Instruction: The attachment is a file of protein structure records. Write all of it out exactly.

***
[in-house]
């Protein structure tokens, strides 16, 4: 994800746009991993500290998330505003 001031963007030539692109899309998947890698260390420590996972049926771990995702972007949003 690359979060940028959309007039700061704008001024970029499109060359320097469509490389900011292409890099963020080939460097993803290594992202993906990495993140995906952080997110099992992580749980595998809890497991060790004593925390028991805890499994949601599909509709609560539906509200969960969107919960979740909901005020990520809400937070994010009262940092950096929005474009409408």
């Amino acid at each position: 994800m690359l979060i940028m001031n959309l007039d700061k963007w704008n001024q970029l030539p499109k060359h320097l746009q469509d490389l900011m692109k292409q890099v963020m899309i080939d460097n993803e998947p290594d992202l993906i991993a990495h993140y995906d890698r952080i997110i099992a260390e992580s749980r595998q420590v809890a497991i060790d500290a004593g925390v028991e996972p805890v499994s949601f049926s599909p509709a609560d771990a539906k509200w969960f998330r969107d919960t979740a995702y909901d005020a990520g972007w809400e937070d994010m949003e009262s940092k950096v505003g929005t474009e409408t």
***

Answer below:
[in-house]
């Protein structure tokens, strides 16, 4: 994800746009991993500290998330505003 001031963007030539692109899309998947890698260390420590996972049926771990995702972007949003 690359979060940028959309007039700061704008001024970029499109060359320097469509490389900011292409890099963020080939460097993803290594992202993906990495993140995906952080997110099992992580749980595998809890497991060790004593925390028991805890499994949601599909509709609560539906509200969960969107919960979740909901005020990520809400937070994010009262940092950096929005474009409408």
């Amino acid at each position: 994800m690359l979060i940028m001031n959309l007039d700061k963007w704008n001024q970029l030539p499109k060359h320097l746009q469509d490389l900011m692109k292409q890099v963020m899309i080939d460097n993803e998947p290594d992202l993906i991993a990495h993140y995906d890698r952080i997110i099992a260390e992580s749980r595998q420590v809890a497991i060790d500290a004593g925390v028991e996972p805890v499994s949601f049926s599909p509709a609560d771990a539906k509200w969960f998330r969107d919960t979740a995702y909901d005020a990520g972007w809400e937070d994010m949003e009262s940092k950096v505003g929005t474009e409408t």